I was probably in the minority when Sony split with Disney last summer. I was unfazed by the possibility of losing Spider-Man. Not only did the MCU grow without Spidey, but Homecoming and Far From Home aren’t necessarily the best of the MCU. In fact, I explained why Far From Home does ruin a bit of the complexity of the MCU, and how Marvel made Spider-Man better for Sony. It’s actually one of the end-credits scenes that set up the Spider-Man franchise for something that Sony never had the guts to do on its own, and that’s to make a film where his identity is known. For that reason alone, Spider-Man 3 will be unlike any Spider-Man movie Sony made to date. And it’s all because of the MCU.

But if this anecdote is true, then Sony does deserve praise for insisting on having Iron Man in the first Spider-Man film. The connection between Peter Parker and Iron Man is really what brings another layer of emotion to the entire roller coaster ride that we witness in Infinity War and Endgame. Without that relationship, Tony may have never come up with the one trick that had a chance to bring him back. I do not doubt Marvel’s creativity, and they would likely have found another way to deliver the same type of emotional connection, but there’s no doubt that the Tony Stark-Peter Parker dynamic just works for the MCU.

Jeremy Conrad from MCU Cosmic says there’s no evidence that it was Sony that asked for Iron Man for the first MCU Spider-Man, and that’s true. He says that all the official comments that Marvel made about Spider-Man suggest they always had this particular relationship in mind, and they had bigger plans for Spider-Man than Sony could have believed.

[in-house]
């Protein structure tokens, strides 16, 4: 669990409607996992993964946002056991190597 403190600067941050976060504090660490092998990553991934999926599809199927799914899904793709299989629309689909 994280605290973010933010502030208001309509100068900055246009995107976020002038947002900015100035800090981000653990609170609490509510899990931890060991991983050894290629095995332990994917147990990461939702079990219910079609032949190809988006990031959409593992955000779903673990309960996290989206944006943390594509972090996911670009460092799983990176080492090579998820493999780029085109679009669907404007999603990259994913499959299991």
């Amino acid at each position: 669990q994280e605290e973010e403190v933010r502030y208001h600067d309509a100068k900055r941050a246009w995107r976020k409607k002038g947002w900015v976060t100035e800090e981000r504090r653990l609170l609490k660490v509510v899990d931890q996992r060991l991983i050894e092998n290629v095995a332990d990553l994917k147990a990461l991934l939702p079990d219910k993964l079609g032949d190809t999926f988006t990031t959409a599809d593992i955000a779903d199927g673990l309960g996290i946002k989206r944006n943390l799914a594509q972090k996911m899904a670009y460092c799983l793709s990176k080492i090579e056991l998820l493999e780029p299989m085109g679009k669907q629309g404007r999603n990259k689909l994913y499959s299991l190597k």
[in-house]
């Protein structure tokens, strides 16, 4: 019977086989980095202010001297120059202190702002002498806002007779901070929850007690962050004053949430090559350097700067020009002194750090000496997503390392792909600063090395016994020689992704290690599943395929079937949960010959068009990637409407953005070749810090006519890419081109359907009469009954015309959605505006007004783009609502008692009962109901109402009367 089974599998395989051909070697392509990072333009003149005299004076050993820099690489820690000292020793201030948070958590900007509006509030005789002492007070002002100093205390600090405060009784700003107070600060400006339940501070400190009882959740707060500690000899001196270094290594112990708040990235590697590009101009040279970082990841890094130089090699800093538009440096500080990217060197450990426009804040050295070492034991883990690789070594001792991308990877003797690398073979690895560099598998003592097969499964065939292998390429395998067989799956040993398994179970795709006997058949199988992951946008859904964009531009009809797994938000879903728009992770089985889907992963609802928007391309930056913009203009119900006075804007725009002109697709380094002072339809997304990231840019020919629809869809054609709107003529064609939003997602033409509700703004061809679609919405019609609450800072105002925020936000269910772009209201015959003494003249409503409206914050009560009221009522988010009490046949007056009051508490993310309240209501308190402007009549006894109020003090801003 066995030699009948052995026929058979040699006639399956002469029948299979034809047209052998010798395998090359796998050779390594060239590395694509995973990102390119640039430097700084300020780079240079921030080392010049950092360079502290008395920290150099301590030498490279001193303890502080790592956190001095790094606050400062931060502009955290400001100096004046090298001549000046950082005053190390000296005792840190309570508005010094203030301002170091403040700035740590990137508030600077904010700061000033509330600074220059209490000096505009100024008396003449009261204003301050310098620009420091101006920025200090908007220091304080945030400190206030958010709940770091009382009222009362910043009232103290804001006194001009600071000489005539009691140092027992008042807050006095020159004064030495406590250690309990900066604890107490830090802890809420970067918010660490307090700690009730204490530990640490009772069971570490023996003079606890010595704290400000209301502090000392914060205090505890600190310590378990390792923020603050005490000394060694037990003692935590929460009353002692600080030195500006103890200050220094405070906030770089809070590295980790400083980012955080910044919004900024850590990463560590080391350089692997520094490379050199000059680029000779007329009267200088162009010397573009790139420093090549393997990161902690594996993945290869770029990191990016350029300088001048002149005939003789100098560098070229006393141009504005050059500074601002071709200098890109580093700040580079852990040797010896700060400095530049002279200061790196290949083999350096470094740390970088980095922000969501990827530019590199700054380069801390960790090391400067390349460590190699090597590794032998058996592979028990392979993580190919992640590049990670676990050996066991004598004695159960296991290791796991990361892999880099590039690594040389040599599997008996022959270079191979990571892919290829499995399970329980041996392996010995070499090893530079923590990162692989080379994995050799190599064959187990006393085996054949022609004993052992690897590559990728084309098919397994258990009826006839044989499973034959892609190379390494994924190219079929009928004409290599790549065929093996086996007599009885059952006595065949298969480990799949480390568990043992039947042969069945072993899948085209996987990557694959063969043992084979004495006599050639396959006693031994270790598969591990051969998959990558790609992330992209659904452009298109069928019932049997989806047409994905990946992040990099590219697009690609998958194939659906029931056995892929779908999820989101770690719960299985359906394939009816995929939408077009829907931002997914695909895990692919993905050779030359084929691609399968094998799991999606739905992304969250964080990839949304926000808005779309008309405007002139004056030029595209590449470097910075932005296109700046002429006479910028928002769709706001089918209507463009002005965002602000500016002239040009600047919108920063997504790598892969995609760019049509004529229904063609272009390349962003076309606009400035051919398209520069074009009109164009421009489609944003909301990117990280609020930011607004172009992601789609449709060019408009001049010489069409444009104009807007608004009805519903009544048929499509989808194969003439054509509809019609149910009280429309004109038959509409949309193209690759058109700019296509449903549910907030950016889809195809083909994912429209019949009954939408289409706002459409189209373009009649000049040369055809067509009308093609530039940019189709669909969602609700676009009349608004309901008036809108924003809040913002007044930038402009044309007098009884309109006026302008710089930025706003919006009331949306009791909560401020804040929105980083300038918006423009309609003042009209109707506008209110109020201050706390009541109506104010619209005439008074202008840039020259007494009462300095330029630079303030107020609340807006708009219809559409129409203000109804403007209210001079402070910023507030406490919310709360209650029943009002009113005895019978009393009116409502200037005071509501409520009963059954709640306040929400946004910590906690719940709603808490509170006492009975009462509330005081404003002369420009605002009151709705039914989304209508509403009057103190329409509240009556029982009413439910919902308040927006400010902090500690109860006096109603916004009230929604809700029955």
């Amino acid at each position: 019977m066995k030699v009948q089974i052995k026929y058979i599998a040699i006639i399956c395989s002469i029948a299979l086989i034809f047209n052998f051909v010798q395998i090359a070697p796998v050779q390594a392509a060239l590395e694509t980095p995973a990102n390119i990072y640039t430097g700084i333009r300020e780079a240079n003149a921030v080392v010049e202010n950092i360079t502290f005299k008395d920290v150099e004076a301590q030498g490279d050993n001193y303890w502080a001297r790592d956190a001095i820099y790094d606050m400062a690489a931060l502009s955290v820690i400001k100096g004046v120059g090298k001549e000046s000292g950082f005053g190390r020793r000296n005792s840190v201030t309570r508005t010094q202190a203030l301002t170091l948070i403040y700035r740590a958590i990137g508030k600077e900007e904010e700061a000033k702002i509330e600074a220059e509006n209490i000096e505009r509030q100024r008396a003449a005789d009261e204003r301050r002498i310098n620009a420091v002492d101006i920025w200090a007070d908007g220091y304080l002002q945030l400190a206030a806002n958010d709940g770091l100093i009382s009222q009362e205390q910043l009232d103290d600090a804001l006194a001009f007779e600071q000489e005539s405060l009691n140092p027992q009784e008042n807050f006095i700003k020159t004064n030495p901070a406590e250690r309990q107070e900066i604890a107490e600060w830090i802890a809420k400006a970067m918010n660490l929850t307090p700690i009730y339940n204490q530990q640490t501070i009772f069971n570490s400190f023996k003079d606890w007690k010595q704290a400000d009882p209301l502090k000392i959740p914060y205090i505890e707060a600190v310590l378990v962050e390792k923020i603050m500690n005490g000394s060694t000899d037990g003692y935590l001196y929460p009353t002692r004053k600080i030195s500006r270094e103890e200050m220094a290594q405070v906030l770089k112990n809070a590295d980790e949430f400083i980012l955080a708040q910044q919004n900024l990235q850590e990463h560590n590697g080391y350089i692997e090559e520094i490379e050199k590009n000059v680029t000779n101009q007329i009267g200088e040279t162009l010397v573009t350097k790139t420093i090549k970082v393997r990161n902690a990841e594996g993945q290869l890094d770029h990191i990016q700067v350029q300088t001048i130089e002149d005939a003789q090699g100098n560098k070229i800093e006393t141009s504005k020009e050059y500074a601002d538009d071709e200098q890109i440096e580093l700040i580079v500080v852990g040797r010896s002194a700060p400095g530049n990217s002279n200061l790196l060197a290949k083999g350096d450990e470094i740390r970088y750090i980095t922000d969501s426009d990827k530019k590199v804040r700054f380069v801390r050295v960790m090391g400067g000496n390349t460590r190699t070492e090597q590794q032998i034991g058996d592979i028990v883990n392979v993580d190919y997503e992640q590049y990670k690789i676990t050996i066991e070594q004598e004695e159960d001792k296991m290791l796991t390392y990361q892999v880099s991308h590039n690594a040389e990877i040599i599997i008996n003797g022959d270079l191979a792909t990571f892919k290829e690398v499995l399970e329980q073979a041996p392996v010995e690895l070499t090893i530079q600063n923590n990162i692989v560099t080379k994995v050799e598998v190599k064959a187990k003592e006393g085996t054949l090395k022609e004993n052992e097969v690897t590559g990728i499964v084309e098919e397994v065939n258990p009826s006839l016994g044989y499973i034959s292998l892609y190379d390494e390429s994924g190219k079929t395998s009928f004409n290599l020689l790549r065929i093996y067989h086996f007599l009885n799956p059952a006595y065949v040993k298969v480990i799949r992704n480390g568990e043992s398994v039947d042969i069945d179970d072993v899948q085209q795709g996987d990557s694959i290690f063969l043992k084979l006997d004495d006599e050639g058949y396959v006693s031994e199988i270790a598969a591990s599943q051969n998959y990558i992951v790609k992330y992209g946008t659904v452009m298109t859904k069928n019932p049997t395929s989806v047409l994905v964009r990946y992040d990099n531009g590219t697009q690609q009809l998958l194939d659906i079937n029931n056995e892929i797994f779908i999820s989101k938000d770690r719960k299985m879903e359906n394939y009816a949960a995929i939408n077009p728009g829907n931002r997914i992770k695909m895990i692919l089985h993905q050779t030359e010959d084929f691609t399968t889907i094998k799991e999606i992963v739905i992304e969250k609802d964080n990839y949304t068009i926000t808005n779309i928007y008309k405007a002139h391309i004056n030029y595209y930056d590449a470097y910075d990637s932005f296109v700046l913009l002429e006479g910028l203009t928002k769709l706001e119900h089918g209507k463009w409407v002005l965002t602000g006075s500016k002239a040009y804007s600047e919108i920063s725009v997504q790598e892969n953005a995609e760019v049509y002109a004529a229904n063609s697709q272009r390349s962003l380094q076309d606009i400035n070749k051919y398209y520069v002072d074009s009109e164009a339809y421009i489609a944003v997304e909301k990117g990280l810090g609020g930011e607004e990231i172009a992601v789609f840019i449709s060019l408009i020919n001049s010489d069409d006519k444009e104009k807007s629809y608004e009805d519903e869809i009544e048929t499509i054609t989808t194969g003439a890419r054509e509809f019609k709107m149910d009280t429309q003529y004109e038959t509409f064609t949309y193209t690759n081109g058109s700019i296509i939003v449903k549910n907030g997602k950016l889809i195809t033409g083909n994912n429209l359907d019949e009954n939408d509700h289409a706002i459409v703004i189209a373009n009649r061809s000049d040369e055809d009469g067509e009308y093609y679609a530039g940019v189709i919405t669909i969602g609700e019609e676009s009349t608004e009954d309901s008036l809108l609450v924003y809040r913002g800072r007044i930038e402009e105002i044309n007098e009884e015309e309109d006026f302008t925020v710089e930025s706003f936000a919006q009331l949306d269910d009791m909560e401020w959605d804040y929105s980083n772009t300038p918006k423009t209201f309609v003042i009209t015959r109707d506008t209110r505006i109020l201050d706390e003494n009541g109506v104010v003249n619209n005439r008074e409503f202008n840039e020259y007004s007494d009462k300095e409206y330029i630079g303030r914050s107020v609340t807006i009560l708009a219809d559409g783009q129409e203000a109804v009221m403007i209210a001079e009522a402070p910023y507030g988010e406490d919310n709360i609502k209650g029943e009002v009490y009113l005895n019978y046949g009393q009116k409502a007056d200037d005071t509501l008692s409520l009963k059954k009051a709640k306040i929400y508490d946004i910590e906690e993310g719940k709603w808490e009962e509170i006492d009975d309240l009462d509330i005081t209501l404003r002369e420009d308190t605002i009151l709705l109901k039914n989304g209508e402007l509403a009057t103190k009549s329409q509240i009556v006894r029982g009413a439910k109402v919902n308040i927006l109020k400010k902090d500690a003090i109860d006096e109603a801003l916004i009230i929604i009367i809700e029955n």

While we may never know if it was Sony that brought Iron Man to Homecoming, there is some circumstantial evidence to support that idea, and that’s the first Morbius trailer. As fans know, Sony is building its own universe of Spider-Man films, the Sony Pictures Universe of Marvel Characters (SPUMC), which will feature the MCU Peter Parker as well as various villains. Morbius is one of them, and the first trailer screams MCU. For a company that believed it could make its own Marvel movies without Marvel, that trailer certainly wants to make it clear that Morbius is connected to Spider-Man, and that it’s not just any Spider-Man, but the same MCU Peter Parker that put Adrian Toomes (Michael Keaton) in jail in Homecoming. That’s just speculation, but it fits well with Channel Pup remarks above. And, with the ongoing coronavirus health crisis, we could definitely use the distraction.

Chris Smith started writing about gadgets as a hobby, and before he knew it he was sharing his views on tech stuff with readers around the world. Whenever he's not writing about gadgets he miserably fails to stay away from them, although he desperately tries. But that's not necessarily a bad thing.